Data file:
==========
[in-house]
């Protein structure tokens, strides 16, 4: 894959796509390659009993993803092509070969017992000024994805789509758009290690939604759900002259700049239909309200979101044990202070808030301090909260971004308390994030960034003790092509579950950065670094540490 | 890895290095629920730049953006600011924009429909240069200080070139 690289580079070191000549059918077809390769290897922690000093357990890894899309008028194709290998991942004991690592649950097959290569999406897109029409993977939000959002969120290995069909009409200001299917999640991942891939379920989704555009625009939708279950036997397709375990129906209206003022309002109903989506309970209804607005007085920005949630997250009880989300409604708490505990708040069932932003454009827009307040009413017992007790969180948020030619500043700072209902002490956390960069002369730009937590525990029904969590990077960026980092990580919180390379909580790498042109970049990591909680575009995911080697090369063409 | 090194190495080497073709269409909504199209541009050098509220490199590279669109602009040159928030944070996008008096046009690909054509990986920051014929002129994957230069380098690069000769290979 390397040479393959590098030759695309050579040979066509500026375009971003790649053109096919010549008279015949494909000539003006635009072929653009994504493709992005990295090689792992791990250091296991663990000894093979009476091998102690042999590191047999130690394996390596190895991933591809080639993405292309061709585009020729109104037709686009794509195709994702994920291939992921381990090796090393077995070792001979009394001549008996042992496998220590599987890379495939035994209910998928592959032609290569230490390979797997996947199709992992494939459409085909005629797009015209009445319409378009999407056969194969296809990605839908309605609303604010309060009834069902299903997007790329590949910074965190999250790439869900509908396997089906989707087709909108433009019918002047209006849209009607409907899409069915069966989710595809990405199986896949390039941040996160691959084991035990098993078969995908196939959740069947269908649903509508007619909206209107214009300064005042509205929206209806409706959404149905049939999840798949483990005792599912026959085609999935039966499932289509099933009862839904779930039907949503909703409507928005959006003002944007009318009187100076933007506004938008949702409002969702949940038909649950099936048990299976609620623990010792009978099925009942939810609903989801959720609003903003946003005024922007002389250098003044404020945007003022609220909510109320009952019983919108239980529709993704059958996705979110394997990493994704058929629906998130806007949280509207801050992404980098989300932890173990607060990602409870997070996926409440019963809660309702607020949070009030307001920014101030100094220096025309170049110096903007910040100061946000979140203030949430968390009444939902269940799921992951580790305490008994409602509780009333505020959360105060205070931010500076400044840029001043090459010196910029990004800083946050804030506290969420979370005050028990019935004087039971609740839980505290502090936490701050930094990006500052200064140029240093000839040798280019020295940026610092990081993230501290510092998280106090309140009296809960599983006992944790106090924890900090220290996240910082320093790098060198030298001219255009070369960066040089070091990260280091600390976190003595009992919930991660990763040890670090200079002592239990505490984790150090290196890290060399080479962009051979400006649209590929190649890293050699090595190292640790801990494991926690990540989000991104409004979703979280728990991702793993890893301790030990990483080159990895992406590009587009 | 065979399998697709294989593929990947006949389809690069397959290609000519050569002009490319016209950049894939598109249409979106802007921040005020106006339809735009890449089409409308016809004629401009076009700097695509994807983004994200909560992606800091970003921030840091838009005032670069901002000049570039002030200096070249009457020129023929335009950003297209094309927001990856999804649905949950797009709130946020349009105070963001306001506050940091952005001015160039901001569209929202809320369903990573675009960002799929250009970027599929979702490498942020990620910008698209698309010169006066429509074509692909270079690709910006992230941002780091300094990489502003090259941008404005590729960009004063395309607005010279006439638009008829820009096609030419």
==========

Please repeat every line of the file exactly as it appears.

[in-house]
């Protein structure tokens, strides 16, 4: 894959796509390659009993993803092509070969017992000024994805789509758009290690939604759900002259700049239909309200979101044990202070808030301090909260971004308390994030960034003790092509579950950065670094540490 | 890895290095629920730049953006600011924009429909240069200080070139 690289580079070191000549059918077809390769290897922690000093357990890894899309008028194709290998991942004991690592649950097959290569999406897109029409993977939000959002969120290995069909009409200001299917999640991942891939379920989704555009625009939708279950036997397709375990129906209206003022309002109903989506309970209804607005007085920005949630997250009880989300409604708490505990708040069932932003454009827009307040009413017992007790969180948020030619500043700072209902002490956390960069002369730009937590525990029904969590990077960026980092990580919180390379909580790498042109970049990591909680575009995911080697090369063409 | 090194190495080497073709269409909504199209541009050098509220490199590279669109602009040159928030944070996008008096046009690909054509990986920051014929002129994957230069380098690069000769290979 390397040479393959590098030759695309050579040979066509500026375009971003790649053109096919010549008279015949494909000539003006635009072929653009994504493709992005990295090689792992791990250091296991663990000894093979009476091998102690042999590191047999130690394996390596190895991933591809080639993405292309061709585009020729109104037709686009794509195709994702994920291939992921381990090796090393077995070792001979009394001549008996042992496998220590599987890379495939035994209910998928592959032609290569230490390979797997996947199709992992494939459409085909005629797009015209009445319409378009999407056969194969296809990605839908309605609303604010309060009834069902299903997007790329590949910074965190999250790439869900509908396997089906989707087709909108433009019918002047209006849209009607409907899409069915069966989710595809990405199986896949390039941040996160691959084991035990098993078969995908196939959740069947269908649903509508007619909206209107214009300064005042509205929206209806409706959404149905049939999840798949483990005792599912026959085609999935039966499932289509099933009862839904779930039907949503909703409507928005959006003002944007009318009187100076933007506004938008949702409002969702949940038909649950099936048990299976609620623990010792009978099925009942939810609903989801959720609003903003946003005024922007002389250098003044404020945007003022609220909510109320009952019983919108239980529709993704059958996705979110394997990493994704058929629906998130806007949280509207801050992404980098989300932890173990607060990602409870997070996926409440019963809660309702607020949070009030307001920014101030100094220096025309170049110096903007910040100061946000979140203030949430968390009444939902269940799921992951580790305490008994409602509780009333505020959360105060205070931010500076400044840029001043090459010196910029990004800083946050804030506290969420979370005050028990019935004087039971609740839980505290502090936490701050930094990006500052200064140029240093000839040798280019020295940026610092990081993230501290510092998280106090309140009296809960599983006992944790106090924890900090220290996240910082320093790098060198030298001219255009070369960066040089070091990260280091600390976190003595009992919930991660990763040890670090200079002592239990505490984790150090290196890290060399080479962009051979400006649209590929190649890293050699090595190292640790801990494991926690990540989000991104409004979703979280728990991702793993890893301790030990990483080159990895992406590009587009 | 065979399998697709294989593929990947006949389809690069397959290609000519050569002009490319016209950049894939598109249409979106802007921040005020106006339809735009890449089409409308016809004629401009076009700097695509994807983004994200909560992606800091970003921030840091838009005032670069901002000049570039002030200096070249009457020129023929335009950003297209094309927001990856999804649905949950797009709130946020349009105070963001306001506050940091952005001015160039901001569209929202809320369903990573675009960002799929250009970027599929979702490498942020990620910008698209698309010169006066429509074509692909270079690709910006992230941002780091300094990489502003090259941008404005590729960009004063395309607005010279006439638009008829820009096609030419």